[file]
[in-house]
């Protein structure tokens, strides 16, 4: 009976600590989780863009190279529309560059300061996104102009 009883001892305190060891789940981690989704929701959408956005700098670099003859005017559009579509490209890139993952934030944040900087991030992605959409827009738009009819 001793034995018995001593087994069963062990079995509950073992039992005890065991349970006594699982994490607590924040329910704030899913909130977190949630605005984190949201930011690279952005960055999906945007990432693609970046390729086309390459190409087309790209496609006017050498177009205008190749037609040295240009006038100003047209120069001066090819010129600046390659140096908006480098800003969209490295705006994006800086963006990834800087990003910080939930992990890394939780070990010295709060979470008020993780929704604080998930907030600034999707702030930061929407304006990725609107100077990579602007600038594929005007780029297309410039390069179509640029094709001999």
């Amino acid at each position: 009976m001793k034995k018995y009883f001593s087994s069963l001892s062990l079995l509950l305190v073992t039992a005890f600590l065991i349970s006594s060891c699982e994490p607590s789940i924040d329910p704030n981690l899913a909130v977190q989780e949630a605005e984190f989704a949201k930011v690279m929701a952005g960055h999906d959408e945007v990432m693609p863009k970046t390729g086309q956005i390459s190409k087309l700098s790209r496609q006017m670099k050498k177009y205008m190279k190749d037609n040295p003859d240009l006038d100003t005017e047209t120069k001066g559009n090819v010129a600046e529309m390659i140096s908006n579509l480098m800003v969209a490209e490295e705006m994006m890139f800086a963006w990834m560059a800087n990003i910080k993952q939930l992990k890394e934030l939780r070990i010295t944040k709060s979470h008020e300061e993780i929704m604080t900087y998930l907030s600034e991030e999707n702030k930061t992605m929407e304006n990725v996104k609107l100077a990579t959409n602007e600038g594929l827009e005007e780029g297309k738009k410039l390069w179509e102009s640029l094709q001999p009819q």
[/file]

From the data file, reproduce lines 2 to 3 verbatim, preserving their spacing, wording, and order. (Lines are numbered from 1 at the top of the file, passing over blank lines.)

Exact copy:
């Protein structure tokens, strides 16, 4: 009976600590989780863009190279529309560059300061996104102009 009883001892305190060891789940981690989704929701959408956005700098670099003859005017559009579509490209890139993952934030944040900087991030992605959409827009738009009819 001793034995018995001593087994069963062990079995509950073992039992005890065991349970006594699982994490607590924040329910704030899913909130977190949630605005984190949201930011690279952005960055999906945007990432693609970046390729086309390459190409087309790209496609006017050498177009205008190749037609040295240009006038100003047209120069001066090819010129600046390659140096908006480098800003969209490295705006994006800086963006990834800087990003910080939930992990890394939780070990010295709060979470008020993780929704604080998930907030600034999707702030930061929407304006990725609107100077990579602007600038594929005007780029297309410039390069179509640029094709001999």
């Amino acid at each position: 009976m001793k034995k018995y009883f001593s087994s069963l001892s062990l079995l509950l305190v073992t039992a005890f600590l065991i349970s006594s060891c699982e994490p607590s789940i924040d329910p704030n981690l899913a909130v977190q989780e949630a605005e984190f989704a949201k930011v690279m929701a952005g960055h999906d959408e945007v990432m693609p863009k970046t390729g086309q956005i390459s190409k087309l700098s790209r496609q006017m670099k050498k177009y205008m190279k190749d037609n040295p003859d240009l006038d100003t005017e047209t120069k001066g559009n090819v010129a600046e529309m390659i140096s908006n579509l480098m800003v969209a490209e490295e705006m994006m890139f800086a963006w990834m560059a800087n990003i910080k993952q939930l992990k890394e934030l939780r070990i010295t944040k709060s979470h008020e300061e993780i929704m604080t900087y998930l907030s600034e991030e999707n702030k930061t992605m929407e304006n990725v996104k609107l100077a990579t959409n602007e600038g594929l827009e005007e780029g297309k738009k410039l390069w179509e102009s640029l094709q001999p009819q």